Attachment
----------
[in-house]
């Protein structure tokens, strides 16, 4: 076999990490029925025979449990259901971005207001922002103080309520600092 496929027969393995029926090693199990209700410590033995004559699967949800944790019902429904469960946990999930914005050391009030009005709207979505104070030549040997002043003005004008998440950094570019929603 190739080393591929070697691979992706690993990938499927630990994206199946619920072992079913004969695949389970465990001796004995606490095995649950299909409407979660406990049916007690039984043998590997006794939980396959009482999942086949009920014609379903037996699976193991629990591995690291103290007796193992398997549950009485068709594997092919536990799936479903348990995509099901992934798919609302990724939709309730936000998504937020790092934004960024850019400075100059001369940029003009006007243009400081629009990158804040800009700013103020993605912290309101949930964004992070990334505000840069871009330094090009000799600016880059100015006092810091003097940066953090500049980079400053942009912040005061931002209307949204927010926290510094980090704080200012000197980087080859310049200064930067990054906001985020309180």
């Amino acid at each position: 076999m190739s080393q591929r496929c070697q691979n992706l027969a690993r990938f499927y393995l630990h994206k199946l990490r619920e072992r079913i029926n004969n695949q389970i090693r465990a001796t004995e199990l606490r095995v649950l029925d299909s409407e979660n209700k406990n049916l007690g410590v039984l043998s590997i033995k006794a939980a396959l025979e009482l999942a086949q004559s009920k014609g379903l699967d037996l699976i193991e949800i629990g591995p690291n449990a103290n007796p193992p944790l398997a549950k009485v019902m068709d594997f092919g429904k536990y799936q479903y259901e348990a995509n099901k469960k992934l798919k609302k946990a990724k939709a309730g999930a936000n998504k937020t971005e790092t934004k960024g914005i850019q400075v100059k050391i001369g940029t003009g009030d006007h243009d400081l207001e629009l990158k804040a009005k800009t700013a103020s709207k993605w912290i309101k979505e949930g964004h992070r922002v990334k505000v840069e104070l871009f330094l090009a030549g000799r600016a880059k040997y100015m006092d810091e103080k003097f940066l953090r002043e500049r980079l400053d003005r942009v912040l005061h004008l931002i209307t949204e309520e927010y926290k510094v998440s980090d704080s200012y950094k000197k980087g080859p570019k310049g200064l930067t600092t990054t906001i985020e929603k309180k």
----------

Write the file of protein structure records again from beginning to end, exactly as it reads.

[in-house]
């Protein structure tokens, strides 16, 4: 076999990490029925025979449990259901971005207001922002103080309520600092 496929027969393995029926090693199990209700410590033995004559699967949800944790019902429904469960946990999930914005050391009030009005709207979505104070030549040997002043003005004008998440950094570019929603 190739080393591929070697691979992706690993990938499927630990994206199946619920072992079913004969695949389970465990001796004995606490095995649950299909409407979660406990049916007690039984043998590997006794939980396959009482999942086949009920014609379903037996699976193991629990591995690291103290007796193992398997549950009485068709594997092919536990799936479903348990995509099901992934798919609302990724939709309730936000998504937020790092934004960024850019400075100059001369940029003009006007243009400081629009990158804040800009700013103020993605912290309101949930964004992070990334505000840069871009330094090009000799600016880059100015006092810091003097940066953090500049980079400053942009912040005061931002209307949204927010926290510094980090704080200012000197980087080859310049200064930067990054906001985020309180």
């Amino acid at each position: 076999m190739s080393q591929r496929c070697q691979n992706l027969a690993r990938f499927y393995l630990h994206k199946l990490r619920e072992r079913i029926n004969n695949q389970i090693r465990a001796t004995e199990l606490r095995v649950l029925d299909s409407e979660n209700k406990n049916l007690g410590v039984l043998s590997i033995k006794a939980a396959l025979e009482l999942a086949q004559s009920k014609g379903l699967d037996l699976i193991e949800i629990g591995p690291n449990a103290n007796p193992p944790l398997a549950k009485v019902m068709d594997f092919g429904k536990y799936q479903y259901e348990a995509n099901k469960k992934l798919k609302k946990a990724k939709a309730g999930a936000n998504k937020t971005e790092t934004k960024g914005i850019q400075v100059k050391i001369g940029t003009g009030d006007h243009d400081l207001e629009l990158k804040a009005k800009t700013a103020s709207k993605w912290i309101k979505e949930g964004h992070r922002v990334k505000v840069e104070l871009f330094l090009a030549g000799r600016a880059k040997y100015m006092d810091e103080k003097f940066l953090r002043e500049r980079l400053d003005r942009v912040l005061h004008l931002i209307t949204e309520e927010y926290k510094v998440s980090d704080s200012y950094k000197k980087g080859p570019k310049g200064l930067t600092t990054t906001i985020e929603k309180k």